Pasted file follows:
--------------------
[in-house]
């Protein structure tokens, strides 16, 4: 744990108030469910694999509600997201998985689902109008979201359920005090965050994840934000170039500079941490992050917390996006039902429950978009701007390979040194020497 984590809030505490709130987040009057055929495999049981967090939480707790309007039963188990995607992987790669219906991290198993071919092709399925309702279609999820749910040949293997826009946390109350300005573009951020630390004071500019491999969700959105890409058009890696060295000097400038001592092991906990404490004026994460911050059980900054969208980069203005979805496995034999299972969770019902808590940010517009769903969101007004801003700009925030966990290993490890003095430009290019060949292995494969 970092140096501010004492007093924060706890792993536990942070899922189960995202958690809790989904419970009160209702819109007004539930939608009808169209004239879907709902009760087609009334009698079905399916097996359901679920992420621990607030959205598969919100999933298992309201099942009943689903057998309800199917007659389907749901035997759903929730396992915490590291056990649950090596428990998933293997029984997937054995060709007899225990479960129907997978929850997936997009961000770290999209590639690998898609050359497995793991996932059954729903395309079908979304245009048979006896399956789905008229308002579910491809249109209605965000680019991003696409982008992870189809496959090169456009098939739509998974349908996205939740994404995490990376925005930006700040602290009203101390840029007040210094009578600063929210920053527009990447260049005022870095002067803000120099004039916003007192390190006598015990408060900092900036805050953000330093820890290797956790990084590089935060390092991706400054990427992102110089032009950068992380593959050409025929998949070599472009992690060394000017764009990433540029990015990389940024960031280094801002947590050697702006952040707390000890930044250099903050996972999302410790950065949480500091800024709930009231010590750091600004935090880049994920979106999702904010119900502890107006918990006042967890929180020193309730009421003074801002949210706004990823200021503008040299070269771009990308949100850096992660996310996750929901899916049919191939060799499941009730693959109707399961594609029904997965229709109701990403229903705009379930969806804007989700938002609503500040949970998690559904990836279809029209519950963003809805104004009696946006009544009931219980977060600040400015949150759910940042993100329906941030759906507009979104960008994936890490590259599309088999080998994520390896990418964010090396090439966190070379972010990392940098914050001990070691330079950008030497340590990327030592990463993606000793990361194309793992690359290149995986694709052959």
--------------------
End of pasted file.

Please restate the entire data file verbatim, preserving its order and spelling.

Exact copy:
[in-house]
């Protein structure tokens, strides 16, 4: 744990108030469910694999509600997201998985689902109008979201359920005090965050994840934000170039500079941490992050917390996006039902429950978009701007390979040194020497 984590809030505490709130987040009057055929495999049981967090939480707790309007039963188990995607992987790669219906991290198993071919092709399925309702279609999820749910040949293997826009946390109350300005573009951020630390004071500019491999969700959105890409058009890696060295000097400038001592092991906990404490004026994460911050059980900054969208980069203005979805496995034999299972969770019902808590940010517009769903969101007004801003700009925030966990290993490890003095430009290019060949292995494969 970092140096501010004492007093924060706890792993536990942070899922189960995202958690809790989904419970009160209702819109007004539930939608009808169209004239879907709902009760087609009334009698079905399916097996359901679920992420621990607030959205598969919100999933298992309201099942009943689903057998309800199917007659389907749901035997759903929730396992915490590291056990649950090596428990998933293997029984997937054995060709007899225990479960129907997978929850997936997009961000770290999209590639690998898609050359497995793991996932059954729903395309079908979304245009048979006896399956789905008229308002579910491809249109209605965000680019991003696409982008992870189809496959090169456009098939739509998974349908996205939740994404995490990376925005930006700040602290009203101390840029007040210094009578600063929210920053527009990447260049005022870095002067803000120099004039916003007192390190006598015990408060900092900036805050953000330093820890290797956790990084590089935060390092991706400054990427992102110089032009950068992380593959050409025929998949070599472009992690060394000017764009990433540029990015990389940024960031280094801002947590050697702006952040707390000890930044250099903050996972999302410790950065949480500091800024709930009231010590750091600004935090880049994920979106999702904010119900502890107006918990006042967890929180020193309730009421003074801002949210706004990823200021503008040299070269771009990308949100850096992660996310996750929901899916049919191939060799499941009730693959109707399961594609029904997965229709109701990403229903705009379930969806804007989700938002609503500040949970998690559904990836279809029209519950963003809805104004009696946006009544009931219980977060600040400015949150759910940042993100329906941030759906507009979104960008994936890490590259599309088999080998994520390896990418964010090396090439966190070379972010990392940098914050001990070691330079950008030497340590990327030592990463993606000793990361194309793992690359290149995986694709052959």